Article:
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Disseminated Intravascular Coagulation
(DIC; Consumption Coagulopathy; Defibrination Syndrome)
|Disseminated Intravascular Coagulation|
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- Brain may cause headaches, lightheadedness, and other signs of stroke such as speech and movement problems
- Legs may cause swelling, redness, and warmth
- Lungs can cause shortness of breath
- Heart can cause chest pain or a heart attack
- Bruising that is more frequent or severe than expected
- Red spots on the skin that look like a series of tiny bruises
- Excess bleeding from wounds
- Bleeding from gums
- Blood in urine—may cause pink or brown urine
- Dark, tarry stool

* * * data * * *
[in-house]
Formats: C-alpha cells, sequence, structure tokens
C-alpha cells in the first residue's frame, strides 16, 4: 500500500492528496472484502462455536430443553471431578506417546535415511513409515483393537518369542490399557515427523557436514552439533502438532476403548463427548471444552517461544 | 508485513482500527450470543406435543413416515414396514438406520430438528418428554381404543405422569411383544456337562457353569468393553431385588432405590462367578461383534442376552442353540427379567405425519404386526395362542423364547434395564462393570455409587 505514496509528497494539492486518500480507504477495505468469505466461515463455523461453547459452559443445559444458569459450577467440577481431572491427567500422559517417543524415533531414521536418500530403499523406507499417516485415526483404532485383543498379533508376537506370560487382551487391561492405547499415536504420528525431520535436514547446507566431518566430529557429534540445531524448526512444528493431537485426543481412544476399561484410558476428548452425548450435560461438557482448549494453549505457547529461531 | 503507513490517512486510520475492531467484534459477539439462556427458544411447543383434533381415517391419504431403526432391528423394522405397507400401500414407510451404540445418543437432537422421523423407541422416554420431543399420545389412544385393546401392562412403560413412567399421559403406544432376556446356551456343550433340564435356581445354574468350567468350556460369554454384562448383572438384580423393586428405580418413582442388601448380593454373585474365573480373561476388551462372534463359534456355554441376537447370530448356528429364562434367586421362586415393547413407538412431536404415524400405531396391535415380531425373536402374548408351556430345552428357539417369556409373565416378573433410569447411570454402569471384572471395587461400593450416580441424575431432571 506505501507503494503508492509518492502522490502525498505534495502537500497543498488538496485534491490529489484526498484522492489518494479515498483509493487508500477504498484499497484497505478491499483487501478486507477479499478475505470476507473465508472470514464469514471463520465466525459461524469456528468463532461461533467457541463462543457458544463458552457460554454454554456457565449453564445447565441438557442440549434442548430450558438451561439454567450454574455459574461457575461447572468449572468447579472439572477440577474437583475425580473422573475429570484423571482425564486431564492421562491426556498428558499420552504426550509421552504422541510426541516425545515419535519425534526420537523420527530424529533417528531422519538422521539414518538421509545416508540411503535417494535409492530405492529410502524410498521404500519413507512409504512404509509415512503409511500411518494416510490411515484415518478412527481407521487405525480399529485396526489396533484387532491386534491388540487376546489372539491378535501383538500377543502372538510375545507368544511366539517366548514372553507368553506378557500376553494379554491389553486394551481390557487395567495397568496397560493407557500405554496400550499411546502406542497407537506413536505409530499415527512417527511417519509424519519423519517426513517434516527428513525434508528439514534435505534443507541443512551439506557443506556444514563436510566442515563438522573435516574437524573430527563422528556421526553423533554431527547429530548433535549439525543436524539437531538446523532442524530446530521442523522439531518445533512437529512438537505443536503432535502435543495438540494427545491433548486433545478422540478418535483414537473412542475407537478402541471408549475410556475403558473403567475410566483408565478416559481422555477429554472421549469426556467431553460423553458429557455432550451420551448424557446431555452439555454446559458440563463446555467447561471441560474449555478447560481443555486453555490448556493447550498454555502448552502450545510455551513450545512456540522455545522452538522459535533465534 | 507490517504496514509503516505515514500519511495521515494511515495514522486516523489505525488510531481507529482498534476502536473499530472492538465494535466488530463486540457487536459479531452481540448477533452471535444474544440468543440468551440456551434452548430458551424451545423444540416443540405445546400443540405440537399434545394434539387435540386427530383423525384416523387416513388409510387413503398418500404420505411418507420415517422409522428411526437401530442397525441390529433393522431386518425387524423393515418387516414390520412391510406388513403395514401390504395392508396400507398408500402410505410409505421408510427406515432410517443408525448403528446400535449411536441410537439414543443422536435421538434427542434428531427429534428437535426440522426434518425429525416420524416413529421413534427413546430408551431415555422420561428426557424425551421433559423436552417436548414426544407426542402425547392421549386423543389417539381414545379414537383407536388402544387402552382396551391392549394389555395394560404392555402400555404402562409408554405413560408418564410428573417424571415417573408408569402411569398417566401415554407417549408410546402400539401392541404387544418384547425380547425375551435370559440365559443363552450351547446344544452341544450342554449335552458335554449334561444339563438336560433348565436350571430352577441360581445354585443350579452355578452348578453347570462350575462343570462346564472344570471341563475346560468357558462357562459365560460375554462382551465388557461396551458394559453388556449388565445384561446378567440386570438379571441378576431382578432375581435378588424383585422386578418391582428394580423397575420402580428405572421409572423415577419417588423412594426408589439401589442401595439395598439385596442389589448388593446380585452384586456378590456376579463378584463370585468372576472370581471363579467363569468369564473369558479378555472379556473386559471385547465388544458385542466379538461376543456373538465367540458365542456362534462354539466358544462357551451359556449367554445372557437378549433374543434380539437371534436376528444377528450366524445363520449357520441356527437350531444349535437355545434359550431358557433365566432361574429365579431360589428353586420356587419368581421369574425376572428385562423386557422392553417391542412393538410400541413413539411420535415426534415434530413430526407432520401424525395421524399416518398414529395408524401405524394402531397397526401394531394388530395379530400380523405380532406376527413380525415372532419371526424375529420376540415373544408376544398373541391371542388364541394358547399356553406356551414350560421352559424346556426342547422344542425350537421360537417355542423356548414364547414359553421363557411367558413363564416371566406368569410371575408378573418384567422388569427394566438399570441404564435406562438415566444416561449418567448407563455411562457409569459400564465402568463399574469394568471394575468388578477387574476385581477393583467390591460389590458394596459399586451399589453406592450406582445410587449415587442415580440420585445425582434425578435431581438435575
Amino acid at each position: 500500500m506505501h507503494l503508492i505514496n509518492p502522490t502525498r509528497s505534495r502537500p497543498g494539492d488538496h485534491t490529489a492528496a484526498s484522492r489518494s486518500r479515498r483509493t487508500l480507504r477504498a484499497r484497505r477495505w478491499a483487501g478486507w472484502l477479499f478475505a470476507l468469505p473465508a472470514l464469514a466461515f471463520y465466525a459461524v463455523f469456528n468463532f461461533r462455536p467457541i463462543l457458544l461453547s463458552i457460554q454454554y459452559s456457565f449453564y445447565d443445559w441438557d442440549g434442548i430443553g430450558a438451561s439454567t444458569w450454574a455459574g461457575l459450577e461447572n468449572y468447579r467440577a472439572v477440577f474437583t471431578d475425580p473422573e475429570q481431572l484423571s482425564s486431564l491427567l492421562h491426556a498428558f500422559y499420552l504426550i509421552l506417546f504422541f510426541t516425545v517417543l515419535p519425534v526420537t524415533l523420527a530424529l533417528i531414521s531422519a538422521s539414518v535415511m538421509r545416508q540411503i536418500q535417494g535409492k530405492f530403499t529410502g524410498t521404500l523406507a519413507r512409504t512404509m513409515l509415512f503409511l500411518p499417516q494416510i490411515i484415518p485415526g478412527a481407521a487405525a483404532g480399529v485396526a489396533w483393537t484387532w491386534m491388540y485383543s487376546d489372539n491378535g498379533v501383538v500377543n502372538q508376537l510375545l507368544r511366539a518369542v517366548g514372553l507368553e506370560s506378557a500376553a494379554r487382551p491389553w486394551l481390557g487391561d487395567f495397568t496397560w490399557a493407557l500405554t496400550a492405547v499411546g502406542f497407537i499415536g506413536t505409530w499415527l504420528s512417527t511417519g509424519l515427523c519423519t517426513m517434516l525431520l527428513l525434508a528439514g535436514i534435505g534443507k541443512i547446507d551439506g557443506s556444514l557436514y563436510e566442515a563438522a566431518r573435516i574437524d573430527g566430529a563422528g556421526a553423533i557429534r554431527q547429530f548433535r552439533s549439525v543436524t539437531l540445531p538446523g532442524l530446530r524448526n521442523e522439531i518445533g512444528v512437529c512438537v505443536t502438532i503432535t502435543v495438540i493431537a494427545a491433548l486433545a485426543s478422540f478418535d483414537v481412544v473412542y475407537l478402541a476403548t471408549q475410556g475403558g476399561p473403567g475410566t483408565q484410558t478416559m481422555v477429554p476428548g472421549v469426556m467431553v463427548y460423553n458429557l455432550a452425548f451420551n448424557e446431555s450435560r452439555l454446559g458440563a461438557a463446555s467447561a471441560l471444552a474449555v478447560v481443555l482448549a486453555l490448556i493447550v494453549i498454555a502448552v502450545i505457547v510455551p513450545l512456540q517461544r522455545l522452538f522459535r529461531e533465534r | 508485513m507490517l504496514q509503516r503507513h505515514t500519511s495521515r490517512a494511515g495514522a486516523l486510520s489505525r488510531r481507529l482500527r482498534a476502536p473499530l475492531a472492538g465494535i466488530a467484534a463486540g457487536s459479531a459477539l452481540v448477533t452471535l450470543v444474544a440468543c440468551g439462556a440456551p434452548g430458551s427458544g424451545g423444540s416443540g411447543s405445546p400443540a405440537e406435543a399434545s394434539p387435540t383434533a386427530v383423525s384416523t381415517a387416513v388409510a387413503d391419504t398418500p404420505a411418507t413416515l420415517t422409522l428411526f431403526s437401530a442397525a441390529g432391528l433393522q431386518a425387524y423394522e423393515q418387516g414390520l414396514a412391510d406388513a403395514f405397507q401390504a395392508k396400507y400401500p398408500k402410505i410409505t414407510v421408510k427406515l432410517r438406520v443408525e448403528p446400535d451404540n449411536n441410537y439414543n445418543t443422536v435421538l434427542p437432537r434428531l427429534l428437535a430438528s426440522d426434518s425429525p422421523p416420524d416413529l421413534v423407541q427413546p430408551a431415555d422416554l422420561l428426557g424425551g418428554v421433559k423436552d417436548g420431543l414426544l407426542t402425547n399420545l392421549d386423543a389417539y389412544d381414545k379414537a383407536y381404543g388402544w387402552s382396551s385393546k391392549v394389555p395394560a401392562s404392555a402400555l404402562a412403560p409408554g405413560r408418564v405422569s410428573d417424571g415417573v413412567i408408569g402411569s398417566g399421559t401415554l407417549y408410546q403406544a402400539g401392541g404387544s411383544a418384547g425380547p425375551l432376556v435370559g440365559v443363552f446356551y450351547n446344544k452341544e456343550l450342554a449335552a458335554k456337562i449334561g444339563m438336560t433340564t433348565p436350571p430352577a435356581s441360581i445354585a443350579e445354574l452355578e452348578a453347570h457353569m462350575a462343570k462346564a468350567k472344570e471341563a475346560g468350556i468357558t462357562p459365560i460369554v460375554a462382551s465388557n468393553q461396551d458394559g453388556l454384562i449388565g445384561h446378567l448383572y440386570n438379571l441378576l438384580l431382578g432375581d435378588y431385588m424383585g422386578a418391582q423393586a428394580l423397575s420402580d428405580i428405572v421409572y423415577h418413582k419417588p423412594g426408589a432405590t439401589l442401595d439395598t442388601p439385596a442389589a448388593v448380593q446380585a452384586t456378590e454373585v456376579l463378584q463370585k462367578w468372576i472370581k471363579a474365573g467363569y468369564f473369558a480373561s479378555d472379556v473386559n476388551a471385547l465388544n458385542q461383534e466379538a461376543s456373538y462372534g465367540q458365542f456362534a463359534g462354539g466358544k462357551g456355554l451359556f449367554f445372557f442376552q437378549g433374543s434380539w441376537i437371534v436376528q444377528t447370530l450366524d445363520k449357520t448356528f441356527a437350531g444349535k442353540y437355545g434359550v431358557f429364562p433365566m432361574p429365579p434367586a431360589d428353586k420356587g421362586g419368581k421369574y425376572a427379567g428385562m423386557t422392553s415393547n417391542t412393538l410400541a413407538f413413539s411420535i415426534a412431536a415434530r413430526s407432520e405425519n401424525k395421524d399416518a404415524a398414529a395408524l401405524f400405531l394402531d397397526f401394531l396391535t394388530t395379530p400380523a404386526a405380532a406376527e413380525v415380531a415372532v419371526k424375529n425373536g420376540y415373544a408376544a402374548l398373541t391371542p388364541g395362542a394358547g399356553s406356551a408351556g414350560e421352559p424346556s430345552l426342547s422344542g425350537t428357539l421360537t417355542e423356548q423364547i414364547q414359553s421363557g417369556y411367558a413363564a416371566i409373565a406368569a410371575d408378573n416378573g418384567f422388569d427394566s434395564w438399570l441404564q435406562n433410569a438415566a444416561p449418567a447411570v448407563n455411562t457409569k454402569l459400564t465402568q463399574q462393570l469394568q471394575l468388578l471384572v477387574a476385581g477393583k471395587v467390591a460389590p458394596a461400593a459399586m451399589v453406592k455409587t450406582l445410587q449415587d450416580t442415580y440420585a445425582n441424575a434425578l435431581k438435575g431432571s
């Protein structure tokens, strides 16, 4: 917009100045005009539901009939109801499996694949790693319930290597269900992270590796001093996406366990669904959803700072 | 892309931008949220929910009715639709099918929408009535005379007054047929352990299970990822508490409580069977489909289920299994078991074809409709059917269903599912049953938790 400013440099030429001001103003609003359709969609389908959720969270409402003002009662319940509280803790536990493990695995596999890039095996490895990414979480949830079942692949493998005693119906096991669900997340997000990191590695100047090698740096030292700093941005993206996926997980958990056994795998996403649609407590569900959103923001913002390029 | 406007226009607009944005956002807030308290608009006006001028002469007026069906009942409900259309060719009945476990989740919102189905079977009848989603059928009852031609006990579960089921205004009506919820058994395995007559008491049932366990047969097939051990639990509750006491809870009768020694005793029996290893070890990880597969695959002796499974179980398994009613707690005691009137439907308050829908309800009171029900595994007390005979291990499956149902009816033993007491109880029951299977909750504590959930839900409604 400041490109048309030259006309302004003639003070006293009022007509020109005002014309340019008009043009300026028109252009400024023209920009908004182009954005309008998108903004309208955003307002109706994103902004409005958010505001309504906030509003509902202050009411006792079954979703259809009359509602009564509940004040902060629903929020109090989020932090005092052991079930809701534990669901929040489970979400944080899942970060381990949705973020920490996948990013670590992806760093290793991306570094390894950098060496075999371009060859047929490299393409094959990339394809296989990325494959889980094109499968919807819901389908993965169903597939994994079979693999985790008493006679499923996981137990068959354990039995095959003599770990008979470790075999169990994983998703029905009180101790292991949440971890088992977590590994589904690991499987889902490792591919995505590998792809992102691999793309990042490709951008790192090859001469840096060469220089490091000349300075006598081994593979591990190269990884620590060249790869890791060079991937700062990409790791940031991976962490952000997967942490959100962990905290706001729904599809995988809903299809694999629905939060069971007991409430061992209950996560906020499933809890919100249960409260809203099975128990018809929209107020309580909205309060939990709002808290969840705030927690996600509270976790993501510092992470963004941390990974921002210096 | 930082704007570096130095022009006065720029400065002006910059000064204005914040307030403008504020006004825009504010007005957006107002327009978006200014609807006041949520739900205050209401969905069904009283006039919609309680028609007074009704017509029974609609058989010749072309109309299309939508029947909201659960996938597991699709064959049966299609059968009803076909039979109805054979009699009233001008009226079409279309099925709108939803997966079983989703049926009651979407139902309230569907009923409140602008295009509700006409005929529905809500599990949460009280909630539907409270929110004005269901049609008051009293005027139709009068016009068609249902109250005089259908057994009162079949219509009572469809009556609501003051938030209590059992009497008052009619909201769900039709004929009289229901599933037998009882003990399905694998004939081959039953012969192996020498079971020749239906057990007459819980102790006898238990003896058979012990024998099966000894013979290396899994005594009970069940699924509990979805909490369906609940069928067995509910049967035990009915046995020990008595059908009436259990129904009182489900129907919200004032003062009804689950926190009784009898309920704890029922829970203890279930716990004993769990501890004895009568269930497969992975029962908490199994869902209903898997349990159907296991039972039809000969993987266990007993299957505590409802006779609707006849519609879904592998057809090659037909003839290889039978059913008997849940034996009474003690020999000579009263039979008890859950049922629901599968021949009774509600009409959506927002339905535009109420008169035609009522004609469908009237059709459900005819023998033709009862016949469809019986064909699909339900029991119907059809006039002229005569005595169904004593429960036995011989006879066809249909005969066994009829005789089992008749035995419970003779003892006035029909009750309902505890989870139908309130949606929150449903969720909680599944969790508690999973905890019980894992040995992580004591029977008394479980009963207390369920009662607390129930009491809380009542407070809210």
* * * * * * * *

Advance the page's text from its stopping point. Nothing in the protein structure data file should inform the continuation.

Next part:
- Heavy menstrual bleeding
- Blood products—to help restore clotting factors balance. You may be given fresh frozen plasma, platelets, or cryoprecipitates.
- Heparin—medication that thins the blood. It may be given in combination with blood products to reduce blood clots.
- Antithrombin III—medication used to slow down clotting in certain patients
American Medical Association http://www.ama-assn.org
National Heart, Lung, and Blood Institute http://www.nhlbi.nih.gov
Health Canada http://www.hc-sc.gc.ca
Healthy U http://www.healthyalberta.com
Disseminated intravascular coagulation (DIC). National Heart Lung and Blood Institute website. Available at: http://www.nhlbi.nih.gov/health/health-topics/topics/dic/. Updated November 2, 2011. Accessed September 23, 2014.
Disseminated intravascular coagulation (DIC). EBSCO DynaMed website. Available at: http://www.ebscohost.com/dynamed. Updated February 13, 2013. Accessed September 23, 2014.
Karnik L, Murray J. Anticoagulation in the trauma patient. Trauma. 2005;7:63-68.
- Reviewer: Michael J. Fucci, DO
- Review Date: 08/2014
- Update Date: 09/23/2014